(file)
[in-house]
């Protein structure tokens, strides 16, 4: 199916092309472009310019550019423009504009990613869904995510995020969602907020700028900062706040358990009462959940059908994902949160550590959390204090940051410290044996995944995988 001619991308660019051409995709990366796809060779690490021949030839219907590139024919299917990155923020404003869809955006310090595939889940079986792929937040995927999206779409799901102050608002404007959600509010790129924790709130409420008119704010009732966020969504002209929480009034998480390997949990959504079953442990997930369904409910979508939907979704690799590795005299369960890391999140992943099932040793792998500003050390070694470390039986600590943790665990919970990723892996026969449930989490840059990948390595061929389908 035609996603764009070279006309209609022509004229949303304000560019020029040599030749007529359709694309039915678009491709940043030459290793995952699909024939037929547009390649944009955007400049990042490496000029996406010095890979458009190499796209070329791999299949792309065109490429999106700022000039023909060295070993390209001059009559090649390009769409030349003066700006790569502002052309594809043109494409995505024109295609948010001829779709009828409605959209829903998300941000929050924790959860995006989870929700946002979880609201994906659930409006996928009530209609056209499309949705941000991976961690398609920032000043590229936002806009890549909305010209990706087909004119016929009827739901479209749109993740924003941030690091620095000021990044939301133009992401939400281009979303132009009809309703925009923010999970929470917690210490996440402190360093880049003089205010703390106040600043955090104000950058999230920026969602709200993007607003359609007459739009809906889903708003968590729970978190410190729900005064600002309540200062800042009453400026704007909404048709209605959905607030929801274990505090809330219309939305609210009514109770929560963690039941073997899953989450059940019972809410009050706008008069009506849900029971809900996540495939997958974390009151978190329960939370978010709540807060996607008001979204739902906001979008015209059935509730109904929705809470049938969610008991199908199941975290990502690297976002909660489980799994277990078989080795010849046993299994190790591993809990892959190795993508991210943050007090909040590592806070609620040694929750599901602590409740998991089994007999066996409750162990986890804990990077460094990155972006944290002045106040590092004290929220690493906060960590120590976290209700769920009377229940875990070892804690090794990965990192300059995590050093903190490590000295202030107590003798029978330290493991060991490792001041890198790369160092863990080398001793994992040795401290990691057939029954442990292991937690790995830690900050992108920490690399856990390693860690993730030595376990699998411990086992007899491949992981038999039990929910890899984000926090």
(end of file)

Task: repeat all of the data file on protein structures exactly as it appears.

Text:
[in-house]
């Protein structure tokens, strides 16, 4: 199916092309472009310019550019423009504009990613869904995510995020969602907020700028900062706040358990009462959940059908994902949160550590959390204090940051410290044996995944995988 001619991308660019051409995709990366796809060779690490021949030839219907590139024919299917990155923020404003869809955006310090595939889940079986792929937040995927999206779409799901102050608002404007959600509010790129924790709130409420008119704010009732966020969504002209929480009034998480390997949990959504079953442990997930369904409910979508939907979704690799590795005299369960890391999140992943099932040793792998500003050390070694470390039986600590943790665990919970990723892996026969449930989490840059990948390595061929389908 035609996603764009070279006309209609022509004229949303304000560019020029040599030749007529359709694309039915678009491709940043030459290793995952699909024939037929547009390649944009955007400049990042490496000029996406010095890979458009190499796209070329791999299949792309065109490429999106700022000039023909060295070993390209001059009559090649390009769409030349003066700006790569502002052309594809043109494409995505024109295609948010001829779709009828409605959209829903998300941000929050924790959860995006989870929700946002979880609201994906659930409006996928009530209609056209499309949705941000991976961690398609920032000043590229936002806009890549909305010209990706087909004119016929009827739901479209749109993740924003941030690091620095000021990044939301133009992401939400281009979303132009009809309703925009923010999970929470917690210490996440402190360093880049003089205010703390106040600043955090104000950058999230920026969602709200993007607003359609007459739009809906889903708003968590729970978190410190729900005064600002309540200062800042009453400026704007909404048709209605959905607030929801274990505090809330219309939305609210009514109770929560963690039941073997899953989450059940019972809410009050706008008069009506849900029971809900996540495939997958974390009151978190329960939370978010709540807060996607008001979204739902906001979008015209059935509730109904929705809470049938969610008991199908199941975290990502690297976002909660489980799994277990078989080795010849046993299994190790591993809990892959190795993508991210943050007090909040590592806070609620040694929750599901602590409740998991089994007999066996409750162990986890804990990077460094990155972006944290002045106040590092004290929220690493906060960590120590976290209700769920009377229940875990070892804690090794990965990192300059995590050093903190490590000295202030107590003798029978330290493991060991490792001041890198790369160092863990080398001793994992040795401290990691057939029954442990292991937690790995830690900050992108920490690399856990390693860690993730030595376990699998411990086992007899491949992981038999039990929910890899984000926090």